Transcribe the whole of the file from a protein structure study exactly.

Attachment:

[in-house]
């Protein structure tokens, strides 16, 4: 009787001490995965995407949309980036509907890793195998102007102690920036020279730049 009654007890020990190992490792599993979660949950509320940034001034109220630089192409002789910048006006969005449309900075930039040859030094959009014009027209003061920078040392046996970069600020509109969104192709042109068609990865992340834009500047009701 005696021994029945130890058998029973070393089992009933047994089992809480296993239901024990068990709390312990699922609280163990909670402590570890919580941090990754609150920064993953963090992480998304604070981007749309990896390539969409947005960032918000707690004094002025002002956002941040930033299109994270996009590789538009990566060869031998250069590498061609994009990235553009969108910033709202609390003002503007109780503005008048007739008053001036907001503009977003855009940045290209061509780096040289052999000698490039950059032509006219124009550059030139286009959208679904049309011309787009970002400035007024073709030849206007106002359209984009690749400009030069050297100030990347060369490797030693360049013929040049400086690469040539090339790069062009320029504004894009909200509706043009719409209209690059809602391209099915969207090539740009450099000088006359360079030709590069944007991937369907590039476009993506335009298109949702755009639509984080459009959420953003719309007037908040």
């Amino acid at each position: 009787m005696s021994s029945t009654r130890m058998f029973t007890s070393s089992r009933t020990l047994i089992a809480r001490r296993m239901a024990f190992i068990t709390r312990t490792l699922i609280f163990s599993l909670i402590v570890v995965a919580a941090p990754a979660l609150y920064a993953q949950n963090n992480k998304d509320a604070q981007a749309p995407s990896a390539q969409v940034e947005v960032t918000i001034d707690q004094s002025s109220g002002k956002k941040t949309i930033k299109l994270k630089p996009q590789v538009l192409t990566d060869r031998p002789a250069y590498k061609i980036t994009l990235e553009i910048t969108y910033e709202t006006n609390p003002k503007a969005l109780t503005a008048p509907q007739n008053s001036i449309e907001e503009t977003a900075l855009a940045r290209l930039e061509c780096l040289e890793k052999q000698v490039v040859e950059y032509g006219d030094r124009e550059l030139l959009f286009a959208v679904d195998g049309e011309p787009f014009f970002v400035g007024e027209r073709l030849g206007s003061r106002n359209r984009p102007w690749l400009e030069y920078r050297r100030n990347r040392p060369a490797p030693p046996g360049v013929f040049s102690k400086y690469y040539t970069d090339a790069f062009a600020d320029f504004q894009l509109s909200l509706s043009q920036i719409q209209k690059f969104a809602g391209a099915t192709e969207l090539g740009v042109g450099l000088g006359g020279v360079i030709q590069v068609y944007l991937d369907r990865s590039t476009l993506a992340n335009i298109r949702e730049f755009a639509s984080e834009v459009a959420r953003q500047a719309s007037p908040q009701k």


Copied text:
[in-house]
């Protein structure tokens, strides 16, 4: 009787001490995965995407949309980036509907890793195998102007102690920036020279730049 009654007890020990190992490792599993979660949950509320940034001034109220630089192409002789910048006006969005449309900075930039040859030094959009014009027209003061920078040392046996970069600020509109969104192709042109068609990865992340834009500047009701 005696021994029945130890058998029973070393089992009933047994089992809480296993239901024990068990709390312990699922609280163990909670402590570890919580941090990754609150920064993953963090992480998304604070981007749309990896390539969409947005960032918000707690004094002025002002956002941040930033299109994270996009590789538009990566060869031998250069590498061609994009990235553009969108910033709202609390003002503007109780503005008048007739008053001036907001503009977003855009940045290209061509780096040289052999000698490039950059032509006219124009550059030139286009959208679904049309011309787009970002400035007024073709030849206007106002359209984009690749400009030069050297100030990347060369490797030693360049013929040049400086690469040539090339790069062009320029504004894009909200509706043009719409209209690059809602391209099915969207090539740009450099000088006359360079030709590069944007991937369907590039476009993506335009298109949702755009639509984080459009959420953003719309007037908040």
């Amino acid at each position: 009787m005696s021994s029945t009654r130890m058998f029973t007890s070393s089992r009933t020990l047994i089992a809480r001490r296993m239901a024990f190992i068990t709390r312990t490792l699922i609280f163990s599993l909670i402590v570890v995965a919580a941090p990754a979660l609150y920064a993953q949950n963090n992480k998304d509320a604070q981007a749309p995407s990896a390539q969409v940034e947005v960032t918000i001034d707690q004094s002025s109220g002002k956002k941040t949309i930033k299109l994270k630089p996009q590789v538009l192409t990566d060869r031998p002789a250069y590498k061609i980036t994009l990235e553009i910048t969108y910033e709202t006006n609390p003002k503007a969005l109780t503005a008048p509907q007739n008053s001036i449309e907001e503009t977003a900075l855009a940045r290209l930039e061509c780096l040289e890793k052999q000698v490039v040859e950059y032509g006219d030094r124009e550059l030139l959009f286009a959208v679904d195998g049309e011309p787009f014009f970002v400035g007024e027209r073709l030849g206007s003061r106002n359209r984009p102007w690749l400009e030069y920078r050297r100030n990347r040392p060369a490797p030693p046996g360049v013929f040049s102690k400086y690469y040539t970069d090339a790069f062009a600020d320029f504004q894009l509109s909200l509706s043009q920036i719409q209209k690059f969104a809602g391209a099915t192709e969207l090539g740009v042109g450099l000088g006359g020279v360079i030709q590069v068609y944007l991937d369907r990865s590039t476009l993506a992340n335009i298109r949702e730049f755009a639509s984080e834009v459009a959420r953003q500047a719309s007037p908040q009701k």